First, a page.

At present, to the best of my knowledge, there are no mechanical core-stub orientation tools available for purchase or hire[2]. Only electronic core-barrel orienting systems are available. This is because drillers, and drilling companies get to choose, and they choose one of the electronic systems.  Electronic tools are easier to use than the clunky mechanical systems and their “black box” electronics and LCD readouts give them a 21st Century “sciency” feel.  And as far drillers and the companies [3] that make these instruments are concerned, they provide accurate orientation results every time. A claim that is true with regard to core barrels, but for the actual core inside the barrels, not so much.

Companies that design and manufacture drilling tools do not primarily deal with geologists, they deal with drilling companies. They cannot be blamed for meeting the demands of their customers.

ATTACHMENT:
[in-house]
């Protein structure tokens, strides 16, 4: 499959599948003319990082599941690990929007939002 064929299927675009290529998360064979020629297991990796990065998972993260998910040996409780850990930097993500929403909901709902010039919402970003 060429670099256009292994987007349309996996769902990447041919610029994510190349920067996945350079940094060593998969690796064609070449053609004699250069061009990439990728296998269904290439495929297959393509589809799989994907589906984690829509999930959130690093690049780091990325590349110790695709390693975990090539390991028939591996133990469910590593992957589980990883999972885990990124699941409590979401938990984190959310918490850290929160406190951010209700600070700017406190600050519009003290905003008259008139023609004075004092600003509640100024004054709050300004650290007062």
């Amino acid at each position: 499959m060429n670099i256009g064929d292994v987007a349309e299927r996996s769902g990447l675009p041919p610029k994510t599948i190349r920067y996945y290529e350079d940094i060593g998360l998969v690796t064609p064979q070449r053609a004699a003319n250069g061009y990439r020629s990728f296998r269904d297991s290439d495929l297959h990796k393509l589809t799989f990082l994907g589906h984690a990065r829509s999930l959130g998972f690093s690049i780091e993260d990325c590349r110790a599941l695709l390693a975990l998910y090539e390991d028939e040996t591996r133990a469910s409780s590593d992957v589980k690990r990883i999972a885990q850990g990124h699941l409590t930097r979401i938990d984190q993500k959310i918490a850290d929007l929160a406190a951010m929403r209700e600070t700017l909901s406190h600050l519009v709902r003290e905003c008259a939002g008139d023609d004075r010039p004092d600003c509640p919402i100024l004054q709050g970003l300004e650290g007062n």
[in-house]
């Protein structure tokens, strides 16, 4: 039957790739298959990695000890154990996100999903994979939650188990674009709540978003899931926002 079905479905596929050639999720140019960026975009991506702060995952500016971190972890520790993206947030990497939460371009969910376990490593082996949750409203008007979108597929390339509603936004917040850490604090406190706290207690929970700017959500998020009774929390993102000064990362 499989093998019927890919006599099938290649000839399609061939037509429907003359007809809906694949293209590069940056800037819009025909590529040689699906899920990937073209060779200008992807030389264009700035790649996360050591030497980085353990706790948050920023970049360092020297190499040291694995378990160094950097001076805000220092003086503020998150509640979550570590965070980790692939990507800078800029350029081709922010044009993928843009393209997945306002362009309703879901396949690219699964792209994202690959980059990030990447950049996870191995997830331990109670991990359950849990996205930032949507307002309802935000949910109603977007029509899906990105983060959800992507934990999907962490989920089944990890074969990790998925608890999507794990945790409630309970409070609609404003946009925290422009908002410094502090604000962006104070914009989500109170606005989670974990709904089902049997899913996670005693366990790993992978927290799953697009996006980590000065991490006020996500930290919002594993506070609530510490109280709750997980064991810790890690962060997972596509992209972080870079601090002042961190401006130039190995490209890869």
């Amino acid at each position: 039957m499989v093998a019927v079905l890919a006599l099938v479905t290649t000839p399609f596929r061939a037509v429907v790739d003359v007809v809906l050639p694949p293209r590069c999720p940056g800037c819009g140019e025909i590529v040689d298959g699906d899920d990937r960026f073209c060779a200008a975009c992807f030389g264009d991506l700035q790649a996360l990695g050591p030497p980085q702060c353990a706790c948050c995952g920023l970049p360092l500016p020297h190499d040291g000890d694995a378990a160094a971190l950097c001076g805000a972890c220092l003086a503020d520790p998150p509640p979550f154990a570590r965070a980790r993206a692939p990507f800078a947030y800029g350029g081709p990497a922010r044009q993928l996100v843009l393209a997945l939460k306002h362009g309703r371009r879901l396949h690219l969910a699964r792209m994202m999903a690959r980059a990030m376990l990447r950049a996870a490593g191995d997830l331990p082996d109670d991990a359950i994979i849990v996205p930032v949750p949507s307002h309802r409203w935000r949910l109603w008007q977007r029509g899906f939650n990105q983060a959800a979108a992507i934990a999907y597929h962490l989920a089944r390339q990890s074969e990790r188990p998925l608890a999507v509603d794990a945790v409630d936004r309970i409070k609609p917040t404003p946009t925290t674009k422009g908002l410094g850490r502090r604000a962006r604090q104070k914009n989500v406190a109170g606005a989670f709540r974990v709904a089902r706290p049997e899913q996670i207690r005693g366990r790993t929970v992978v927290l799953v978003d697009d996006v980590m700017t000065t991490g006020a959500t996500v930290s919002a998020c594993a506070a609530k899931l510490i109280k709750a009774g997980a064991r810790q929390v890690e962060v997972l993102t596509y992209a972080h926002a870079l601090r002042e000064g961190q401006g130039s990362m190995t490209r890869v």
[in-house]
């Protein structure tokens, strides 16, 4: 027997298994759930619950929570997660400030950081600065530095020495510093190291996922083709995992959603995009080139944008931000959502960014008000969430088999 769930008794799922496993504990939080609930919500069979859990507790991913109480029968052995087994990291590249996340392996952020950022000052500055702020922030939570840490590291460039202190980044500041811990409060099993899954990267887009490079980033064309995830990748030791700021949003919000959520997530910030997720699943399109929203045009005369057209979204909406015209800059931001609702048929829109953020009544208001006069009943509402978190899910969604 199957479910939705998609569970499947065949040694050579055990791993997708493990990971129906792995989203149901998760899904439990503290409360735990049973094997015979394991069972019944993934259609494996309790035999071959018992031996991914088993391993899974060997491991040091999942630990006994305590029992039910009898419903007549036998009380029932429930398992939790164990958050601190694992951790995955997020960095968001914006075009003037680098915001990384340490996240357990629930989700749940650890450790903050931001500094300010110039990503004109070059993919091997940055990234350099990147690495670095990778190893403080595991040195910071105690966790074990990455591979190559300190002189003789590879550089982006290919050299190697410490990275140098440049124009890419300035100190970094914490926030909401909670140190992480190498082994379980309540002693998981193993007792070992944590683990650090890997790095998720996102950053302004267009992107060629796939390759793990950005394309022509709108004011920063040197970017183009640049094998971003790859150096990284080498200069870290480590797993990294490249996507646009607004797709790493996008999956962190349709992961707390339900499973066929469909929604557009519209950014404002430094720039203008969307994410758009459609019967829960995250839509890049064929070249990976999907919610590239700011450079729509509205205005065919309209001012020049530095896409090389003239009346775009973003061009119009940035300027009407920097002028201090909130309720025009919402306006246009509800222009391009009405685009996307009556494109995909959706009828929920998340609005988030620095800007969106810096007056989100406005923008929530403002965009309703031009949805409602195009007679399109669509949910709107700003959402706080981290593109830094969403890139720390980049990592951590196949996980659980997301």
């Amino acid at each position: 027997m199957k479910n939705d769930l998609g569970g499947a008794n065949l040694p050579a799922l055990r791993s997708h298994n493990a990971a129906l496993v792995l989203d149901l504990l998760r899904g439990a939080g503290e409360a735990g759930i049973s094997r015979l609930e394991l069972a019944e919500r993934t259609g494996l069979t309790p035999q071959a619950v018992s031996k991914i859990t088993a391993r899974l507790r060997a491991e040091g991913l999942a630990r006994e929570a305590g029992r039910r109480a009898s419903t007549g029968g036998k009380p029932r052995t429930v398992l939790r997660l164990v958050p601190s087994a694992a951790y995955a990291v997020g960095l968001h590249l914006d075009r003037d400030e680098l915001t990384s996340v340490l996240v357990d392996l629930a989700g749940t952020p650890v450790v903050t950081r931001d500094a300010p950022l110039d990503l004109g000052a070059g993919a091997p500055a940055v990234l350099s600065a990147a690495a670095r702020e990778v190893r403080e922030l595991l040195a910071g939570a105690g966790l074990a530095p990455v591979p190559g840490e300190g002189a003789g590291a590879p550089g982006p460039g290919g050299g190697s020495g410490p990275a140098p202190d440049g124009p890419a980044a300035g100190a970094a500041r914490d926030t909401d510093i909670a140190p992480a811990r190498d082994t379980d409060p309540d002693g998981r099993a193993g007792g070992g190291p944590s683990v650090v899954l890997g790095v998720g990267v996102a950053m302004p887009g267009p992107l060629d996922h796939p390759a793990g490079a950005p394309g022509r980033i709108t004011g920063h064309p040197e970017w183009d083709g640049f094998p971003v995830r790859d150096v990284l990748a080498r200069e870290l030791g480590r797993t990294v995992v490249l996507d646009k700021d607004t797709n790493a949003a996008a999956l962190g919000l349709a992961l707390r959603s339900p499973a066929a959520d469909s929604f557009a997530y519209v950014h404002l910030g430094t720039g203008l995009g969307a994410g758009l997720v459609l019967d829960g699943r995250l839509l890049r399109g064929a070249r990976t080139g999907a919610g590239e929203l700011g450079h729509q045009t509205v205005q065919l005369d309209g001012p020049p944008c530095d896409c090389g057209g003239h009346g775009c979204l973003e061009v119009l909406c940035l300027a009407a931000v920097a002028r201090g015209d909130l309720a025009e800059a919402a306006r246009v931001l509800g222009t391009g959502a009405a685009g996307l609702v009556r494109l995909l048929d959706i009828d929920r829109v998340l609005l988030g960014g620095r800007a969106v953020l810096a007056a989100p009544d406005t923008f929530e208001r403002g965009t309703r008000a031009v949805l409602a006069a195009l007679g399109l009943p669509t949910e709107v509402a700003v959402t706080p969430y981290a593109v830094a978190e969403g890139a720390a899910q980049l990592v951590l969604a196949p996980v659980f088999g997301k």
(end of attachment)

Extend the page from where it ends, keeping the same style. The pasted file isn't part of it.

Geologists are the end users of oriented core, but they are often ignorant of, or disinterested in, the details of core orientation systems. Most seem happy to accept whatever system the drilling company offers.

Thus, the bad drives out the good, and geologists have only themselves to blame. I fear that errors in core orientation lines can only get worse.

Figure 3: The pointy end of the EzyMark mechanical core-stub orientation tool. It fits inside the bottom end of the core barrel and slides up inside the barrel ahead of the advancing core. The pins and wax pencil record the shape of the core stub. Lockable level bubbles inside the tool record the gravity vector across the tool at moment of contact. Image accessed in 2019 from www.2icAustralia.com.

2.    In identifying point E